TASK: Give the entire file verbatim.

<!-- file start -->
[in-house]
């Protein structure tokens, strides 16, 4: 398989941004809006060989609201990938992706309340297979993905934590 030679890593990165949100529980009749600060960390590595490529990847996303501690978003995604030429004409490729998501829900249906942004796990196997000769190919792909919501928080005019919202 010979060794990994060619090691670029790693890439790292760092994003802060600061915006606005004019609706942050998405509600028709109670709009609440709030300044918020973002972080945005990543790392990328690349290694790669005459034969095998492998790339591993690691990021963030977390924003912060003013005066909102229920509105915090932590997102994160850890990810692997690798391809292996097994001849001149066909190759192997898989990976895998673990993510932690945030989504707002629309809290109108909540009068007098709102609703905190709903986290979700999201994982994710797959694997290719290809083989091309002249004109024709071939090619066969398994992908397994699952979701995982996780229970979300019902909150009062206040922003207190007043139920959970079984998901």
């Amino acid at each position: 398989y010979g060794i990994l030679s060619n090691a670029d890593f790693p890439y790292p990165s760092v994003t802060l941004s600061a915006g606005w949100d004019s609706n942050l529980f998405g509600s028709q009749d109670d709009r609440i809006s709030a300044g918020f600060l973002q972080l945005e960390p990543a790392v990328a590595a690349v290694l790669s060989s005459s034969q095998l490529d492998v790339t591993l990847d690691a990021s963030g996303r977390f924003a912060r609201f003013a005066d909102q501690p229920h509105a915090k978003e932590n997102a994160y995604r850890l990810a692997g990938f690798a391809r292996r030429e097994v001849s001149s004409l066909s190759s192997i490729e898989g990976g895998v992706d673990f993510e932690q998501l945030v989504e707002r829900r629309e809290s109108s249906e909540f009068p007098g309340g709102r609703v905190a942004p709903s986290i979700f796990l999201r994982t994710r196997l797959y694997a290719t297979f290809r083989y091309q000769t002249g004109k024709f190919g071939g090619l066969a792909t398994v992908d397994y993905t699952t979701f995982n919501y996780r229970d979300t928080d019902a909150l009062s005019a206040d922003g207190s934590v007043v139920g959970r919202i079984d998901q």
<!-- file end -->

[in-house]
């Protein structure tokens, strides 16, 4: 398989941004809006060989609201990938992706309340297979993905934590 030679890593990165949100529980009749600060960390590595490529990847996303501690978003995604030429004409490729998501829900249906942004796990196997000769190919792909919501928080005019919202 010979060794990994060619090691670029790693890439790292760092994003802060600061915006606005004019609706942050998405509600028709109670709009609440709030300044918020973002972080945005990543790392990328690349290694790669005459034969095998492998790339591993690691990021963030977390924003912060003013005066909102229920509105915090932590997102994160850890990810692997690798391809292996097994001849001149066909190759192997898989990976895998673990993510932690945030989504707002629309809290109108909540009068007098709102609703905190709903986290979700999201994982994710797959694997290719290809083989091309002249004109024709071939090619066969398994992908397994699952979701995982996780229970979300019902909150009062206040922003207190007043139920959970079984998901």
């Amino acid at each position: 398989y010979g060794i990994l030679s060619n090691a670029d890593f790693p890439y790292p990165s760092v994003t802060l941004s600061a915006g606005w949100d004019s609706n942050l529980f998405g509600s028709q009749d109670d709009r609440i809006s709030a300044g918020f600060l973002q972080l945005e960390p990543a790392v990328a590595a690349v290694l790669s060989s005459s034969q095998l490529d492998v790339t591993l990847d690691a990021s963030g996303r977390f924003a912060r609201f003013a005066d909102q501690p229920h509105a915090k978003e932590n997102a994160y995604r850890l990810a692997g990938f690798a391809r292996r030429e097994v001849s001149s004409l066909s190759s192997i490729e898989g990976g895998v992706d673990f993510e932690q998501l945030v989504e707002r829900r629309e809290s109108s249906e909540f009068p007098g309340g709102r609703v905190a942004p709903s986290i979700f796990l999201r994982t994710r196997l797959y694997a290719t297979f290809r083989y091309q000769t002249g004109k024709f190919g071939g090619l066969a792909t398994v992908d397994y993905t699952t979701f995982n919501y996780r229970d979300t928080d019902a909150l009062s005019a206040d922003g207190s934590v007043v139920g959970r919202i079984d998901q």